This blog post is also available in German.
We have been discussing superfoods intensively over the last weeks. Almonds are superfoods as well. They are rich in magnesium, calcium, unsaturated fatty acids, proteins and fibre. A thoroughly healthy nut. With the boom of vegetable milk alternatives, the popularity of almonds also increased. Instead of cow’s milk, people drink almond milk now. I also have to admit that I like to drink it. But is almond milk sustainable?
I will answer this question in the following lines.
Why is almond milk ecologically problematic?
80% of the almonds used for our almond milk come from California. This per se makes it an overseas product. The import thus causes more CO2 emissions.
Moreover, the situation on the almond plantations in California is as follows; monoculture! In other words, a huge area of almond trees are lined up one after another. I`ve already examined the effects of monoculture on soil quality in several blog posts. For example here. But I`ll mention it briefly again. Each plant has an individual nutrient requirement. If hundreds of plants of one and the same genus grow in close proximity, they will leach out the soil on one side only. After all, they need the same nutrients. This causes an imbalance of the soil condition over a certain period of time. The soil quality decreases, certain insects and small animals cannot find food anymore and the one-sided agriculture attracts more pests and vermin. Accordingly, more herbicides, fertilizers and pesticides are used on monocultures.
Californian almond trees are pollinated by bees. In order to be able to pollinate the vast quantities of almond trees at the same time, large amounts of bees are transported to the almond region. The resulting stress for the bees is fatal. Many do not survive the transport, get diseases and die after it. The transport of bees is to some extent similar to the transport of livestock, if you like. Which is why Californian almond tree plantations a reason for higher bee mortality.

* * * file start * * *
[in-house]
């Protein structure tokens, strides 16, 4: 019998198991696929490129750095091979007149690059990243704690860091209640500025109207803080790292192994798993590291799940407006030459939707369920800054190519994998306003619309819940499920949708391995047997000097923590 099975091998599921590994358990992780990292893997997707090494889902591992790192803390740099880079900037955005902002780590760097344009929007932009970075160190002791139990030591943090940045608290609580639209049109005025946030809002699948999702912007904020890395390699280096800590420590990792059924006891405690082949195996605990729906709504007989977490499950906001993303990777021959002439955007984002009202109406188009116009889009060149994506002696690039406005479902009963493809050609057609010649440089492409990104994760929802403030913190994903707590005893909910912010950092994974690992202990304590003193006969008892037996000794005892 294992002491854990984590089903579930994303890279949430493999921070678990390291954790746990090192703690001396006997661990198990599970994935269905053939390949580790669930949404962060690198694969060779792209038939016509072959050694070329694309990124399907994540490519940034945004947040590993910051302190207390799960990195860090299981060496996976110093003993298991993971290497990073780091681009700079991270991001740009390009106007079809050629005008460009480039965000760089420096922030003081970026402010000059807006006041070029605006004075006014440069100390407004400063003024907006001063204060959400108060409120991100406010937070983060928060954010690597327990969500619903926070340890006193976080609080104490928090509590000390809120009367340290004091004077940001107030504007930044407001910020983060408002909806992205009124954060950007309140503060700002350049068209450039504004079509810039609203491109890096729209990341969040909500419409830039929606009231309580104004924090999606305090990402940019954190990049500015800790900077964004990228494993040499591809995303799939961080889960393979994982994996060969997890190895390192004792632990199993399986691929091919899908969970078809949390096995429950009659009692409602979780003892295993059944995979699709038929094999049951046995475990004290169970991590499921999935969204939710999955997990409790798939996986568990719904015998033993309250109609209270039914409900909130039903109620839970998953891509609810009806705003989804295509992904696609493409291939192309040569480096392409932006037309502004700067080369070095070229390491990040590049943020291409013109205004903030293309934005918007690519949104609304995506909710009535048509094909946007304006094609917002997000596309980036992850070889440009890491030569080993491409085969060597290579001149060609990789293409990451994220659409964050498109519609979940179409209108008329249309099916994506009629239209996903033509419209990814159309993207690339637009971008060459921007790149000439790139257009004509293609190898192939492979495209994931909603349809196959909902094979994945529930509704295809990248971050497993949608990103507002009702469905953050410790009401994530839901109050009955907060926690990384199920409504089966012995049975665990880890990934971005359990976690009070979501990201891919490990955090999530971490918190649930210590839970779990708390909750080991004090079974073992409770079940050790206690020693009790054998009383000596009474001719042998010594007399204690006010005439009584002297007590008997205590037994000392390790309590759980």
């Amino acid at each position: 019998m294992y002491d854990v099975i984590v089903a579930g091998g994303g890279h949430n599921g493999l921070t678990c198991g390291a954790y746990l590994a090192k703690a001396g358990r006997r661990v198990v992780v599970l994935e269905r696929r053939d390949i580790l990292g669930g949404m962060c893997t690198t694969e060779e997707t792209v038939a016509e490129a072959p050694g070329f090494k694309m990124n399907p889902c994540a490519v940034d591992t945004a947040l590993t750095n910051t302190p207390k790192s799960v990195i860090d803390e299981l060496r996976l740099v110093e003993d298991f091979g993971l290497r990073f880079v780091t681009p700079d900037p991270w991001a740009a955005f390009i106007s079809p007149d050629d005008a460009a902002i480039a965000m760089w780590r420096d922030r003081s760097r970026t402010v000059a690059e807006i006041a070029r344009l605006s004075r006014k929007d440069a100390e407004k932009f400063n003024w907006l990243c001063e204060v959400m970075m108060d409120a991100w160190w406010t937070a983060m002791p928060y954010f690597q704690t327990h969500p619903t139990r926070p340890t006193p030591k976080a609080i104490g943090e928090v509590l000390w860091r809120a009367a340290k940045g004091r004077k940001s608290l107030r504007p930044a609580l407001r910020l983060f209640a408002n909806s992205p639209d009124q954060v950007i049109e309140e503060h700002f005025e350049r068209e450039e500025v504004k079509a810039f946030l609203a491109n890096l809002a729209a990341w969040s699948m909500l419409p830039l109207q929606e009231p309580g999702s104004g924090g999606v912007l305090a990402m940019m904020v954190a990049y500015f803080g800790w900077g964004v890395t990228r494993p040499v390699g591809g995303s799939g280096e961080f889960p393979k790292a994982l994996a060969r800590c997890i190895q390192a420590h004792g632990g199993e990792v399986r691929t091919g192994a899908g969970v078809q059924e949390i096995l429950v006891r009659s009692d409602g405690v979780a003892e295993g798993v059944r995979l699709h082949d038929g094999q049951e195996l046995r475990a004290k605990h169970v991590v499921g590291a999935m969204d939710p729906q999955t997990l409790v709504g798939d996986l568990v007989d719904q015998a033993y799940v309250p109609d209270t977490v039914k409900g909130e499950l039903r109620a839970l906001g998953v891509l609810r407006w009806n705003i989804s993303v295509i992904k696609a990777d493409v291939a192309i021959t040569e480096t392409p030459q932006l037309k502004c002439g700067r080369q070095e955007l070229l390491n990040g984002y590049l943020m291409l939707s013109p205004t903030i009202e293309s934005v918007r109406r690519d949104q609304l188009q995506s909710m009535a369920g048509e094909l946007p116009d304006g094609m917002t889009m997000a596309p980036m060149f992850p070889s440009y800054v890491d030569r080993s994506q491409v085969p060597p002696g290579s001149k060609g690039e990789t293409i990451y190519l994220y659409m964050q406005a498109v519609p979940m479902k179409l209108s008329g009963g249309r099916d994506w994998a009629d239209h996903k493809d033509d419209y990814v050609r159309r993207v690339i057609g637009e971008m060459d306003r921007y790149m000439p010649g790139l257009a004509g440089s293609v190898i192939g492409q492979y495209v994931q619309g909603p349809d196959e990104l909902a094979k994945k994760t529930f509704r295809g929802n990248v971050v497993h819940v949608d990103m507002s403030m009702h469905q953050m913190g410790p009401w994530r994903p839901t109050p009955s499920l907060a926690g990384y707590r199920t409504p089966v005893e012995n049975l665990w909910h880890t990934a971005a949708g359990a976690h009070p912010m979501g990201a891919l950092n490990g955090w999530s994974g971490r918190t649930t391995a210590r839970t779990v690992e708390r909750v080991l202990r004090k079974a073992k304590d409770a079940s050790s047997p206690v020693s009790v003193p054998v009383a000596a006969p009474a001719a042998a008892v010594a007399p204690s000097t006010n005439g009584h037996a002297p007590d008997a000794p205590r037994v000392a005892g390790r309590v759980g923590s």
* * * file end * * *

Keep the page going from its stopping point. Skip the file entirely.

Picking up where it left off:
This shows the extent to which Californian almonds are ecologically unfavourable. The remaining 20% of the almonds come from Europe, mainly Spain and Turkey. There, the monoculture problem exists less, but still that of water. No matter in which region almond trees are cultivated, they need an enormous amount of water to thrive. In dry regions they use groundwater to water the trees.
This section makes it clear that the consumption of almonds and their milk is ecologically problematic.
Is almond milk more sustainable than cow’s milk?
Probably the question that interests us the most. The production of almond milk requires 17 times more water per litre than the production of cow’s milk. However, almond milk production causes 1/10 less greenhouse gas emissions than cow’s milk (these figures are based on Californian almonds). In addition to the ecological aspect, we must consider the ethical aspect as well.
Is almond milk sustainable? No, I would say not. In my opinion, but especially for ethical reasons, almond milk is still preferable to cow’s milk. The poor water balance in almond milk production isn`t a reason to consume animal products. However, almond milk is certainly not the most sustainable vegetable milk alternative.
Which herbal milk alternatives are a better choice?
We probably agree that almond milk is not the most sustainable option, but that the consumption of cow’s milk is also unacceptable. What now? What herbal alternatives are there that are sustainable? Here are the three most sustainable alternatives.
Probably the most sustainable option is oat milk. Oats grow all over Europe and need much less energy and water than cow’s milk. In terms of water use oat milk is the winner in comparison to almond milk. Milk alternatives from lupins or peas are also sustainable. If you don’t want to do without nut milk, I advise you to use hazelnut milk. A recipe to make it yourself can be found in my free ebook. Meaningful life cycle assessment studies on hazelnut milk are still missing, however, as it is of secondary importance on the market. Anyone who cannot do without almond milk should ask the milk producers where they obtain the almonds. The consumption of European almonds is certainly ecologically less negative than that of Californian almonds. However, the water problem remains.
I hope I have been able to clarify the question of whether almond milk is sustainable. Finally, I would personally rather advise against consuming almonds, respectively restrict their consumption. I no longer buy almond milk. But sometimes I make myself a small batch using Spanish almonds at home every 3 months (you can find a recipe here).
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